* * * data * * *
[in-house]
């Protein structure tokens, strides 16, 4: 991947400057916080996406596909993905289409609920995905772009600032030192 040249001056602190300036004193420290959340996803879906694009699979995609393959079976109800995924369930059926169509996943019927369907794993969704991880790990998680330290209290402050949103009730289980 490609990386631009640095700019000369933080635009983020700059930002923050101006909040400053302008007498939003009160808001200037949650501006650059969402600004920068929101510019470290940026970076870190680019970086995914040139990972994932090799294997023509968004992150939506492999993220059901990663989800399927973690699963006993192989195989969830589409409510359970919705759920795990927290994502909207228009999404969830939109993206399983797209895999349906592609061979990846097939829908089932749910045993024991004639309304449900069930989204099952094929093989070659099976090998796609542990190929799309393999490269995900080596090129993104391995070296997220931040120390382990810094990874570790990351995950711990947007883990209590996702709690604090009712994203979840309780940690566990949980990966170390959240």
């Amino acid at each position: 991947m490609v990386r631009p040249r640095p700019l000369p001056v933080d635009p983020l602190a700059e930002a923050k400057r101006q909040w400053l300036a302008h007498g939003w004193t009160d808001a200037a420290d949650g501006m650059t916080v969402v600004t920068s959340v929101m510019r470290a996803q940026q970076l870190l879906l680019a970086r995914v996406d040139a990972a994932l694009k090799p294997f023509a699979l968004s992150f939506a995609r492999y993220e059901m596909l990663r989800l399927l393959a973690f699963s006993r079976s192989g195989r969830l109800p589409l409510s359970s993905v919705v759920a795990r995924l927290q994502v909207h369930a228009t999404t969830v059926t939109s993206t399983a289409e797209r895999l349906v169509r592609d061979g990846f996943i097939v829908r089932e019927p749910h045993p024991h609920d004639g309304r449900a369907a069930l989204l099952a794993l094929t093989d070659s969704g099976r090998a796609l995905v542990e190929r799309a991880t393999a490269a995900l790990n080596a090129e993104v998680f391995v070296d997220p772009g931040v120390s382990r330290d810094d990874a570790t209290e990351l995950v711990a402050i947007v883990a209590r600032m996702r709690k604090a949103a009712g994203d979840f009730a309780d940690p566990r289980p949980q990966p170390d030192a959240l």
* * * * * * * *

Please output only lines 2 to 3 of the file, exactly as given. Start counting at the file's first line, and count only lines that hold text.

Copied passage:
């Protein structure tokens, strides 16, 4: 991947400057916080996406596909993905289409609920995905772009600032030192 040249001056602190300036004193420290959340996803879906694009699979995609393959079976109800995924369930059926169509996943019927369907794993969704991880790990998680330290209290402050949103009730289980 490609990386631009640095700019000369933080635009983020700059930002923050101006909040400053302008007498939003009160808001200037949650501006650059969402600004920068929101510019470290940026970076870190680019970086995914040139990972994932090799294997023509968004992150939506492999993220059901990663989800399927973690699963006993192989195989969830589409409510359970919705759920795990927290994502909207228009999404969830939109993206399983797209895999349906592609061979990846097939829908089932749910045993024991004639309304449900069930989204099952094929093989070659099976090998796609542990190929799309393999490269995900080596090129993104391995070296997220931040120390382990810094990874570790990351995950711990947007883990209590996702709690604090009712994203979840309780940690566990949980990966170390959240």
């Amino acid at each position: 991947m490609v990386r631009p040249r640095p700019l000369p001056v933080d635009p983020l602190a700059e930002a923050k400057r101006q909040w400053l300036a302008h007498g939003w004193t009160d808001a200037a420290d949650g501006m650059t916080v969402v600004t920068s959340v929101m510019r470290a996803q940026q970076l870190l879906l680019a970086r995914v996406d040139a990972a994932l694009k090799p294997f023509a699979l968004s992150f939506a995609r492999y993220e059901m596909l990663r989800l399927l393959a973690f699963s006993r079976s192989g195989r969830l109800p589409l409510s359970s993905v919705v759920a795990r995924l927290q994502v909207h369930a228009t999404t969830v059926t939109s993206t399983a289409e797209r895999l349906v169509r592609d061979g990846f996943i097939v829908r089932e019927p749910h045993p024991h609920d004639g309304r449900a369907a069930l989204l099952a794993l094929t093989d070659s969704g099976r090998a796609l995905v542990e190929r799309a991880t393999a490269a995900l790990n080596a090129e993104v998680f391995v070296d997220p772009g931040v120390s382990r330290d810094d990874a570790t209290e990351l995950v711990a402050i947007v883990a209590r600032m996702r709690k604090a949103a009712g994203d979840f009730a309780d940690p566990r289980p949980q990966p170390d030192a959240l």